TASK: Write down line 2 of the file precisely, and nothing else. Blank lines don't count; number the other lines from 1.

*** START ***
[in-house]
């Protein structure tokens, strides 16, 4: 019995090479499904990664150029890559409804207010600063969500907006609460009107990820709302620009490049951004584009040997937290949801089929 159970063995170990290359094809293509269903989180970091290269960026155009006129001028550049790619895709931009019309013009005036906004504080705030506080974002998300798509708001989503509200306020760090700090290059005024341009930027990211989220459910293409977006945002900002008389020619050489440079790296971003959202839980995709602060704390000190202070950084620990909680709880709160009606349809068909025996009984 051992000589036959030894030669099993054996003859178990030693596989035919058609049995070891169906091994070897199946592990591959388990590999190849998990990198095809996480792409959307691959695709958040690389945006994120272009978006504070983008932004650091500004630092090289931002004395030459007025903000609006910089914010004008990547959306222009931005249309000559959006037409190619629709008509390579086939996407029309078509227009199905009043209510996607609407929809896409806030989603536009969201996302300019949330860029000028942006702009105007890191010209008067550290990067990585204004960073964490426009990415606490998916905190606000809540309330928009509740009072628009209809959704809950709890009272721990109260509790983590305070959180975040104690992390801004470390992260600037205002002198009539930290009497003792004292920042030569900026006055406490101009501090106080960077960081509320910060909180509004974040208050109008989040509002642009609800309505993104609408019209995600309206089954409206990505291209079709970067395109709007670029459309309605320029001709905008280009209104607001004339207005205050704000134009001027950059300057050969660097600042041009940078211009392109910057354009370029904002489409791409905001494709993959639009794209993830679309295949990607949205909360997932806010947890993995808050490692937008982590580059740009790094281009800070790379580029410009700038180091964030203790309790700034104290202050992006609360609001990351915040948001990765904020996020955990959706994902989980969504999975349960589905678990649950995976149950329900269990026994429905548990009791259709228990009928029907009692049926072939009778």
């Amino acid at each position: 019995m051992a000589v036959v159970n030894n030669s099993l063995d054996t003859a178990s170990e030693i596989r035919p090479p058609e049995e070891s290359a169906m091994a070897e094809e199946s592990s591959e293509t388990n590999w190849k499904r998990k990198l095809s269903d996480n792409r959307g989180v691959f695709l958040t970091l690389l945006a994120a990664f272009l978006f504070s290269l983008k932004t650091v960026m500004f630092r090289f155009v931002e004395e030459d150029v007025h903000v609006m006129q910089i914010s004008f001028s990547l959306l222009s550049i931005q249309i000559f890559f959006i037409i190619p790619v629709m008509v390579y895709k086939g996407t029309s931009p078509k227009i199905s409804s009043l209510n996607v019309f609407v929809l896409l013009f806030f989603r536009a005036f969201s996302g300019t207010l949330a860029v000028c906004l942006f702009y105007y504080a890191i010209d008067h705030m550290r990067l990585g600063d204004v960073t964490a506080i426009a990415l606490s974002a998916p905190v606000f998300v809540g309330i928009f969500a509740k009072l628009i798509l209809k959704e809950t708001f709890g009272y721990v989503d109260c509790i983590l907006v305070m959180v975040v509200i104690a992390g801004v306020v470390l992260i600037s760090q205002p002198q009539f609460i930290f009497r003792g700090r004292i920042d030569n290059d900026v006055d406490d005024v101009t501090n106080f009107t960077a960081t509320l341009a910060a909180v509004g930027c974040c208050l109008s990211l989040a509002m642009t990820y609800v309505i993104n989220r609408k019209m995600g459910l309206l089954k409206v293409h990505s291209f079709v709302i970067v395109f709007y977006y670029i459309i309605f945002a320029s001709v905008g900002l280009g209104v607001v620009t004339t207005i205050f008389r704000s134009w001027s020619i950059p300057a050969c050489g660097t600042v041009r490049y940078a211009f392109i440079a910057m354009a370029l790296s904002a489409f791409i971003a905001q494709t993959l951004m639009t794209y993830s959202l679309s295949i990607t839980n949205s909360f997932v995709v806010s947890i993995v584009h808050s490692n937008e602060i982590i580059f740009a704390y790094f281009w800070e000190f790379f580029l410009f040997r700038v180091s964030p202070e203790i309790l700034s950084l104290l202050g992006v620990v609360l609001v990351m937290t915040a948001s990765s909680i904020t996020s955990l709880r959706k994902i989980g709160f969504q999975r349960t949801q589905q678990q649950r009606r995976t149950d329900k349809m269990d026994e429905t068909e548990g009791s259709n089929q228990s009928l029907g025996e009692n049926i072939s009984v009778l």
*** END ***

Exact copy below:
């Protein structure tokens, strides 16, 4: 019995090479499904990664150029890559409804207010600063969500907006609460009107990820709302620009490049951004584009040997937290949801089929 159970063995170990290359094809293509269903989180970091290269960026155009006129001028550049790619895709931009019309013009005036906004504080705030506080974002998300798509708001989503509200306020760090700090290059005024341009930027990211989220459910293409977006945002900002008389020619050489440079790296971003959202839980995709602060704390000190202070950084620990909680709880709160009606349809068909025996009984 051992000589036959030894030669099993054996003859178990030693596989035919058609049995070891169906091994070897199946592990591959388990590999190849998990990198095809996480792409959307691959695709958040690389945006994120272009978006504070983008932004650091500004630092090289931002004395030459007025903000609006910089914010004008990547959306222009931005249309000559959006037409190619629709008509390579086939996407029309078509227009199905009043209510996607609407929809896409806030989603536009969201996302300019949330860029000028942006702009105007890191010209008067550290990067990585204004960073964490426009990415606490998916905190606000809540309330928009509740009072628009209809959704809950709890009272721990109260509790983590305070959180975040104690992390801004470390992260600037205002002198009539930290009497003792004292920042030569900026006055406490101009501090106080960077960081509320910060909180509004974040208050109008989040509002642009609800309505993104609408019209995600309206089954409206990505291209079709970067395109709007670029459309309605320029001709905008280009209104607001004339207005205050704000134009001027950059300057050969660097600042041009940078211009392109910057354009370029904002489409791409905001494709993959639009794209993830679309295949990607949205909360997932806010947890993995808050490692937008982590580059740009790094281009800070790379580029410009700038180091964030203790309790700034104290202050992006609360609001990351915040948001990765904020996020955990959706994902989980969504999975349960589905678990649950995976149950329900269990026994429905548990009791259709228990009928029907009692049926072939009778």